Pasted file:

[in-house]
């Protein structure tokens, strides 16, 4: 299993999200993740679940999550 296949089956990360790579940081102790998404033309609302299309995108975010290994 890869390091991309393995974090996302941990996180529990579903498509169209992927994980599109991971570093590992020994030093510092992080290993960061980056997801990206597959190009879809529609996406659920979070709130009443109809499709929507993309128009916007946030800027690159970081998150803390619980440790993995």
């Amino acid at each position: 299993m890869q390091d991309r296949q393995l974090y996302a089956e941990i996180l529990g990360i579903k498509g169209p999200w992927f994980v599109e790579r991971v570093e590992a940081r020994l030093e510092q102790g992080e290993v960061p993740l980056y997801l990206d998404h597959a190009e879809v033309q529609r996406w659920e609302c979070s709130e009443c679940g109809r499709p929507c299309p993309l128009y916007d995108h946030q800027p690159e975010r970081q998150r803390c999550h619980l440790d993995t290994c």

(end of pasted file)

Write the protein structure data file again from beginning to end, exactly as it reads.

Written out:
[in-house]
């Protein structure tokens, strides 16, 4: 299993999200993740679940999550 296949089956990360790579940081102790998404033309609302299309995108975010290994 890869390091991309393995974090996302941990996180529990579903498509169209992927994980599109991971570093590992020994030093510092992080290993960061980056997801990206597959190009879809529609996406659920979070709130009443109809499709929507993309128009916007946030800027690159970081998150803390619980440790993995």
């Amino acid at each position: 299993m890869q390091d991309r296949q393995l974090y996302a089956e941990i996180l529990g990360i579903k498509g169209p999200w992927f994980v599109e790579r991971v570093e590992a940081r020994l030093e510092q102790g992080e290993v960061p993740l980056y997801l990206d998404h597959a190009e879809v033309q529609r996406w659920e609302c979070s709130e009443c679940g109809r499709p929507c299309p993309l128009y916007d995108h946030q800027p690159e975010r970081q998150r803390c999550h619980l440790d993995t290994c």